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Nixon Re-Elected, Defeats Spence

Nixon: via Missouri Governor’s website, Spence: courtesy Alpha Packaging

In a state that went overwhelmingly for Mitt Romney, Democrat Jay Nixon was re-elected to a second term as governor of Missouri.  Putting people before politics

His margin of victory wasn’t quite as large as 2008, but Nixon beat his Republican challenger Dave Spence by at least 12 points. In an address to his supporters at the Pageant in St. Louis, Nixon called his victory a result of voters putting the people’s business above petty politics.

“Missourians said because we’ve been able to work together, because we’re putting the common good first, we are moving in the right direction," says Nixon.

Perhaps reflecting the fact Missouri also went heavily for Mitt Romney, Nixon spoke to his supporters in St. Louis about focusing his attention on the shared values of the state.

“Instead of simply demonizing the other political party, we bring Democrats, Republicans, independents together," says Nixon. "Instead of pitting business against labor, or urban folks against rural folks, or one side of the state against the other, we embrace the common values that we all share.

Nixon will again face a GOP controlled General Assembly, with a veto-proof majority in the state House.

Spence concedes, but not happily

In his concession speech, Dave Spence said the campaign had taken a toll on his family, but he was proud of the race he’d run.

Spence called Nixon to congratulate him and wish him well. But his concession speech was a bit bitter.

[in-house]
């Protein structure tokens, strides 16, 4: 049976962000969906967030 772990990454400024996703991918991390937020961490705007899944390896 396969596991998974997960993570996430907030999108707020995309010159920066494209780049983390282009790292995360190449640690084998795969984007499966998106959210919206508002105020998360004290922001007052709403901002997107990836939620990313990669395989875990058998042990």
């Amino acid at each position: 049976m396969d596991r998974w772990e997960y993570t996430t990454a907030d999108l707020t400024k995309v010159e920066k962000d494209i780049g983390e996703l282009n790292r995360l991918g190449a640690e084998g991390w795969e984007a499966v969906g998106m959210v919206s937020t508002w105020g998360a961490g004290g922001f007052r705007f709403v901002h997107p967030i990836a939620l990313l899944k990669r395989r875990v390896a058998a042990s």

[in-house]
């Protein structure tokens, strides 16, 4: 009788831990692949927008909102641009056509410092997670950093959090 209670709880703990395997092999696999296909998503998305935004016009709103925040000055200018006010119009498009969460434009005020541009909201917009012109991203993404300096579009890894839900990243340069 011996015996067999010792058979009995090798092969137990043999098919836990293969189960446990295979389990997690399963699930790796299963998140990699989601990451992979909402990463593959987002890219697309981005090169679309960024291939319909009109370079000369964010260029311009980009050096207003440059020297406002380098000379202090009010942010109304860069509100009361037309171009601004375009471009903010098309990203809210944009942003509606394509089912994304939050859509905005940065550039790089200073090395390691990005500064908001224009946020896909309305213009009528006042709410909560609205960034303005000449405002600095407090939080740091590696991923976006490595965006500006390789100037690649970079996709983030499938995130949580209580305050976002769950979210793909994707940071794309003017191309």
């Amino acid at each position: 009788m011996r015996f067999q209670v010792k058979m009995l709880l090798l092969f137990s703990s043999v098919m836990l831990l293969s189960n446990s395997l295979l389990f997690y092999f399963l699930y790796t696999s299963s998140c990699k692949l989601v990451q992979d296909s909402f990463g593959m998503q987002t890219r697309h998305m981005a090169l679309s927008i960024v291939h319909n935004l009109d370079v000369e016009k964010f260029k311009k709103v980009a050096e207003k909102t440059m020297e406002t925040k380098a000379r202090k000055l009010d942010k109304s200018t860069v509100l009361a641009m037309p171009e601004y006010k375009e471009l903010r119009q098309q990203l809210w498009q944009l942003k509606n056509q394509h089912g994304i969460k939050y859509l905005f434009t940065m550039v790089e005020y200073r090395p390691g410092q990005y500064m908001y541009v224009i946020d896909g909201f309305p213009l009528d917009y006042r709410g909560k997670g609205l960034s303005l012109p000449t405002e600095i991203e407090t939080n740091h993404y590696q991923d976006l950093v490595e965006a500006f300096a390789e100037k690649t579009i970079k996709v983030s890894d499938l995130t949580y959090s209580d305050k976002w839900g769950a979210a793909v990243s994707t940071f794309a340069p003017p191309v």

“It’s been a tough, tough year where people are slinging arrows at you and you’re guilty until proven innocent," says Spence.

Those “arrows” were ads paid for by Nixon that criticized Spence for voting to delay paying back his bank’s TARP bailout. Spence sued Nixon for the ads, which he says are false.

“I think it’s beneath him," says Spence. "But he won and I didn’t so if he can sleep at night I guess that’s what he has to do.”

Spence says he’s unsure of where he’ll go from here – or if it will include politics.

Lippmann returned to her native St. Louis after spending two years covering state government in Lansing, Michigan. She earned her undergraduate degree from Northwestern University and followed (though not directly) in Maria Altman's footsteps in Springfield, also earning her graduate degree in public affairs reporting. She's also done reporting stints in Detroit, Michigan and Austin, Texas. Rachel likes to fill her free time with good books, good friends, good food, and good baseball.
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